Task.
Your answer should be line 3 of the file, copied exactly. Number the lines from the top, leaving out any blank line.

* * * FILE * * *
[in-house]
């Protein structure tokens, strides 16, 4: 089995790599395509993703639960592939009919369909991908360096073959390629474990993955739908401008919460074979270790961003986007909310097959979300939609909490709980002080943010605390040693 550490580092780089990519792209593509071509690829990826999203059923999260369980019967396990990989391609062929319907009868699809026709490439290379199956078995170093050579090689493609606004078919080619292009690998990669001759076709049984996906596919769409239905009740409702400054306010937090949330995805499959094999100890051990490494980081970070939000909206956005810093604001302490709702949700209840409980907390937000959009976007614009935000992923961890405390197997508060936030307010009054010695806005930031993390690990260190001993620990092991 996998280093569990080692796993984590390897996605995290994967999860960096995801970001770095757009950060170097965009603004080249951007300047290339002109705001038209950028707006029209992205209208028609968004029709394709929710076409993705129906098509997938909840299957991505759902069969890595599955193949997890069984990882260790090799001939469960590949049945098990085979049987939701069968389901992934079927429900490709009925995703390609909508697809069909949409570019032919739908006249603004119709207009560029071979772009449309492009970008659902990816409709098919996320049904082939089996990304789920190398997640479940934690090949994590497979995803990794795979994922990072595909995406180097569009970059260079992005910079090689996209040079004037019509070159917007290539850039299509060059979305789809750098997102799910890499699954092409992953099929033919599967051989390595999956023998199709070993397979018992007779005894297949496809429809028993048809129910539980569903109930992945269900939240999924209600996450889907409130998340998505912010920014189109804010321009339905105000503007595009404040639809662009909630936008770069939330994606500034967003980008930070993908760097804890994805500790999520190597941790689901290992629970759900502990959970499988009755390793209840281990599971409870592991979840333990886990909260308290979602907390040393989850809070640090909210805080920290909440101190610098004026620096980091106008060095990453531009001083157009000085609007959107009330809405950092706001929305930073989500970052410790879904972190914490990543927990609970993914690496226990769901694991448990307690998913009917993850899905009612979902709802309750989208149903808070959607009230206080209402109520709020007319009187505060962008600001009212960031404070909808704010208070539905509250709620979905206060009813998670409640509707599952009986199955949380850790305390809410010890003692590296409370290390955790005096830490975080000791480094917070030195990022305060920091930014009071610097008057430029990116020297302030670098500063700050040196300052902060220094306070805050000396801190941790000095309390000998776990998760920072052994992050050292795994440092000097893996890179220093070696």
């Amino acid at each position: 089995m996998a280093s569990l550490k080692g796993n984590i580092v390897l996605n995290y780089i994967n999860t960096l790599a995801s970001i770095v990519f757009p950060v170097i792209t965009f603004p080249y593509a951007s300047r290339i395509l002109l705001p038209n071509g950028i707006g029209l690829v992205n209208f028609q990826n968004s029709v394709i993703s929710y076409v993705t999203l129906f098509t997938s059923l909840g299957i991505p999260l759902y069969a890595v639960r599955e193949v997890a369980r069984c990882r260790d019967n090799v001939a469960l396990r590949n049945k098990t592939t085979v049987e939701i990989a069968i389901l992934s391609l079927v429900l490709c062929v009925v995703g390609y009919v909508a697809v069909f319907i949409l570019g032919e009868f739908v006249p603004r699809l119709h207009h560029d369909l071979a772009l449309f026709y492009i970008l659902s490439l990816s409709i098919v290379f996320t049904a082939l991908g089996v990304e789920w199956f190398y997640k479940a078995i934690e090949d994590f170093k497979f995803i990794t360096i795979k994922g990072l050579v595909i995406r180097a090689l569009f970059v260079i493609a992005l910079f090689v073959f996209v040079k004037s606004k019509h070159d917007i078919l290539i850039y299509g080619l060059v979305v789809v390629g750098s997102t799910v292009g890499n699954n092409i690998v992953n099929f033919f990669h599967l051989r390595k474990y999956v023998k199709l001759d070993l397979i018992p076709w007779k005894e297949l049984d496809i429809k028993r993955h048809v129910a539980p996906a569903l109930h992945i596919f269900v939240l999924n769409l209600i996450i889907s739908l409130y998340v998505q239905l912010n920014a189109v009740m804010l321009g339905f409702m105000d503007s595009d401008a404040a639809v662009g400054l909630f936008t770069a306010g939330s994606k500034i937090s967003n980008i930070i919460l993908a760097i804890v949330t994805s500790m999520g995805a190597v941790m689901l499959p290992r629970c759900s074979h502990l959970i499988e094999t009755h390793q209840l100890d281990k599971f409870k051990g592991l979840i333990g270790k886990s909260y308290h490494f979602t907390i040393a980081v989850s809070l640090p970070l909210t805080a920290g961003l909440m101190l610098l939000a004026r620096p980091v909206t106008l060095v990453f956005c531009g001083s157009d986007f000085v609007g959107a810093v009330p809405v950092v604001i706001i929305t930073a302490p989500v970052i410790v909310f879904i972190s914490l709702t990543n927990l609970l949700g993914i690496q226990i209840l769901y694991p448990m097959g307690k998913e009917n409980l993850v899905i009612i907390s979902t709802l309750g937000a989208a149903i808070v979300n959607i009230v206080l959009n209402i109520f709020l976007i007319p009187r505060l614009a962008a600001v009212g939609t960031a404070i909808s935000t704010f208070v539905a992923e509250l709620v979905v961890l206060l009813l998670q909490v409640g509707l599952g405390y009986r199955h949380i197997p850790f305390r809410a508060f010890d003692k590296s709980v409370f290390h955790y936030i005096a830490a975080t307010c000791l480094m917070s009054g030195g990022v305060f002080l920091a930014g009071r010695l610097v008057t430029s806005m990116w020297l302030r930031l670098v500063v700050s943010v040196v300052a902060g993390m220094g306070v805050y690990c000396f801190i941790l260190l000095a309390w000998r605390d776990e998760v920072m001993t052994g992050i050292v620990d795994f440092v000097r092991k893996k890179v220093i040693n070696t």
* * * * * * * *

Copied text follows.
């Amino acid at each position: 089995m996998a280093s569990l550490k080692g796993n984590i580092v390897l996605n995290y780089i994967n999860t960096l790599a995801s970001i770095v990519f757009p950060v170097i792209t965009f603004p080249y593509a951007s300047r290339i395509l002109l705001p038209n071509g950028i707006g029209l690829v992205n209208f028609q990826n968004s029709v394709i993703s929710y076409v993705t999203l129906f098509t997938s059923l909840g299957i991505p999260l759902y069969a890595v639960r599955e193949v997890a369980r069984c990882r260790d019967n090799v001939a469960l396990r590949n049945k098990t592939t085979v049987e939701i990989a069968i389901l992934s391609l079927v429900l490709c062929v009925v995703g390609y009919v909508a697809v069909f319907i949409l570019g032919e009868f739908v006249p603004r699809l119709h207009h560029d369909l071979a772009l449309f026709y492009i970008l659902s490439l990816s409709i098919v290379f996320t049904a082939l991908g089996v990304e789920w199956f190398y997640k479940a078995i934690e090949d994590f170093k497979f995803i990794t360096i795979k994922g990072l050579v595909i995406r180097a090689l569009f970059v260079i493609a992005l910079f090689v073959f996209v040079k004037s606004k019509h070159d917007i078919l290539i850039y299509g080619l060059v979305v789809v390629g750098s997102t799910v292009g890499n699954n092409i690998v992953n099929f033919f990669h599967l051989r390595k474990y999956v023998k199709l001759d070993l397979i018992p076709w007779k005894e297949l049984d496809i429809k028993r993955h048809v129910a539980p996906a569903l109930h992945i596919f269900v939240l999924n769409l209600i996450i889907s739908l409130y998340v998505q239905l912010n920014a189109v009740m804010l321009g339905f409702m105000d503007s595009d401008a404040a639809v662009g400054l909630f936008t770069a306010g939330s994606k500034i937090s967003n980008i930070i919460l993908a760097i804890v949330t994805s500790m999520g995805a190597v941790m689901l499959p290992r629970c759900s074979h502990l959970i499988e094999t009755h390793q209840l100890d281990k599971f409870k051990g592991l979840i333990g270790k886990s909260y308290h490494f979602t907390i040393a980081v989850s809070l640090p970070l909210t805080a920290g961003l909440m101190l610098l939000a004026r620096p980091v909206t106008l060095v990453f956005c531009g001083s157009d986007f000085v609007g959107a810093v009330p809405v950092v604001i706001i929305t930073a302490p989500v970052i410790v909310f879904i972190s914490l709702t990543n927990l609970l949700g993914i690496q226990i209840l769901y694991p448990m097959g307690k998913e009917n409980l993850v899905i009612i907390s979902t709802l309750g937000a989208a149903i808070v979300n959607i009230v206080l959009n209402i109520f709020l976007i007319p009187r505060l614009a962008a600001v009212g939609t960031a404070i909808s935000t704010f208070v539905a992923e509250l709620v979905v961890l206060l009813l998670q909490v409640g509707l599952g405390y009986r199955h949380i197997p850790f305390r809410a508060f010890d003692k590296s709980v409370f290390h955790y936030i005096a830490a975080t307010c000791l480094m917070s009054g030195g990022v305060f002080l920091a930014g009071r010695l610097v008057t430029s806005m990116w020297l302030r930031l670098v500063v700050s943010v040196v300052a902060g993390m220094g306070v805050y690990c000396f801190i941790l260190l000095a309390w000998r605390d776990e998760v920072m001993t052994g992050i050292v620990d795994f440092v000097r092991k893996k890179v220093i040693n070696t």